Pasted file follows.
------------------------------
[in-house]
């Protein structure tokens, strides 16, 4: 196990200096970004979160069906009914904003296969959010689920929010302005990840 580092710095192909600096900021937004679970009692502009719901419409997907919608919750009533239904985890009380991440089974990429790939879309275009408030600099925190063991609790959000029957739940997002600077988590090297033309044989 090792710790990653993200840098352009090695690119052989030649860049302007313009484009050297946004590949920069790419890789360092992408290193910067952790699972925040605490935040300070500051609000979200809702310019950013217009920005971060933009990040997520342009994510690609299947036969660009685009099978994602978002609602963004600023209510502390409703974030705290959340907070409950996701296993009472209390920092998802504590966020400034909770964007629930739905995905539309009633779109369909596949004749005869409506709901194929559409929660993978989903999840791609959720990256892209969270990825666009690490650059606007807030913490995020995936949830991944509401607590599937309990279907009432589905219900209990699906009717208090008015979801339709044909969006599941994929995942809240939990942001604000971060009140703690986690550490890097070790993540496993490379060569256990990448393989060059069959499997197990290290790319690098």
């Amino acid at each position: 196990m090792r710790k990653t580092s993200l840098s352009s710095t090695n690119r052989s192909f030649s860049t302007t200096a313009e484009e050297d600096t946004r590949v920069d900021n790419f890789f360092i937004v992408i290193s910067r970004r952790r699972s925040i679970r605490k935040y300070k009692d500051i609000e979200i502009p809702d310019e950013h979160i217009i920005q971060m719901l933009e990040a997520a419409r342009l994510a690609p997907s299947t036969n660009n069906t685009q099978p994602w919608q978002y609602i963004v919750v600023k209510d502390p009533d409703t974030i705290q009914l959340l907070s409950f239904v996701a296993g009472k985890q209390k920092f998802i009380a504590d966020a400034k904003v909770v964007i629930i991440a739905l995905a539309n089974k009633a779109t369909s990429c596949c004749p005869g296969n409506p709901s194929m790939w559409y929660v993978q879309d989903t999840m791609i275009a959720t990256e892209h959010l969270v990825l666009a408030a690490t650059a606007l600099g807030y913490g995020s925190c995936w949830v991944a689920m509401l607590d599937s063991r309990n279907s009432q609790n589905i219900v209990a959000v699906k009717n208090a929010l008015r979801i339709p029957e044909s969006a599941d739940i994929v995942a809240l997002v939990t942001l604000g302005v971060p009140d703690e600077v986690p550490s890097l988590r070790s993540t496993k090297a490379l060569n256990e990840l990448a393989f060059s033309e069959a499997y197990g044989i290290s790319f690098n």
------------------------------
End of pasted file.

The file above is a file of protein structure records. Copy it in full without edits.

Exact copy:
[in-house]
């Protein structure tokens, strides 16, 4: 196990200096970004979160069906009914904003296969959010689920929010302005990840 580092710095192909600096900021937004679970009692502009719901419409997907919608919750009533239904985890009380991440089974990429790939879309275009408030600099925190063991609790959000029957739940997002600077988590090297033309044989 090792710790990653993200840098352009090695690119052989030649860049302007313009484009050297946004590949920069790419890789360092992408290193910067952790699972925040605490935040300070500051609000979200809702310019950013217009920005971060933009990040997520342009994510690609299947036969660009685009099978994602978002609602963004600023209510502390409703974030705290959340907070409950996701296993009472209390920092998802504590966020400034909770964007629930739905995905539309009633779109369909596949004749005869409506709901194929559409929660993978989903999840791609959720990256892209969270990825666009690490650059606007807030913490995020995936949830991944509401607590599937309990279907009432589905219900209990699906009717208090008015979801339709044909969006599941994929995942809240939990942001604000971060009140703690986690550490890097070790993540496993490379060569256990990448393989060059069959499997197990290290790319690098």
């Amino acid at each position: 196990m090792r710790k990653t580092s993200l840098s352009s710095t090695n690119r052989s192909f030649s860049t302007t200096a313009e484009e050297d600096t946004r590949v920069d900021n790419f890789f360092i937004v992408i290193s910067r970004r952790r699972s925040i679970r605490k935040y300070k009692d500051i609000e979200i502009p809702d310019e950013h979160i217009i920005q971060m719901l933009e990040a997520a419409r342009l994510a690609p997907s299947t036969n660009n069906t685009q099978p994602w919608q978002y609602i963004v919750v600023k209510d502390p009533d409703t974030i705290q009914l959340l907070s409950f239904v996701a296993g009472k985890q209390k920092f998802i009380a504590d966020a400034k904003v909770v964007i629930i991440a739905l995905a539309n089974k009633a779109t369909s990429c596949c004749p005869g296969n409506p709901s194929m790939w559409y929660v993978q879309d989903t999840m791609i275009a959720t990256e892209h959010l969270v990825l666009a408030a690490t650059a606007l600099g807030y913490g995020s925190c995936w949830v991944a689920m509401l607590d599937s063991r309990n279907s009432q609790n589905i219900v209990a959000v699906k009717n208090a929010l008015r979801i339709p029957e044909s969006a599941d739940i994929v995942a809240l997002v939990t942001l604000g302005v971060p009140d703690e600077v986690p550490s890097l988590r070790s993540t496993k090297a490379l060569n256990e990840l990448a393989f060059s033309e069959a499997y197990g044989i290290s790319f690098n």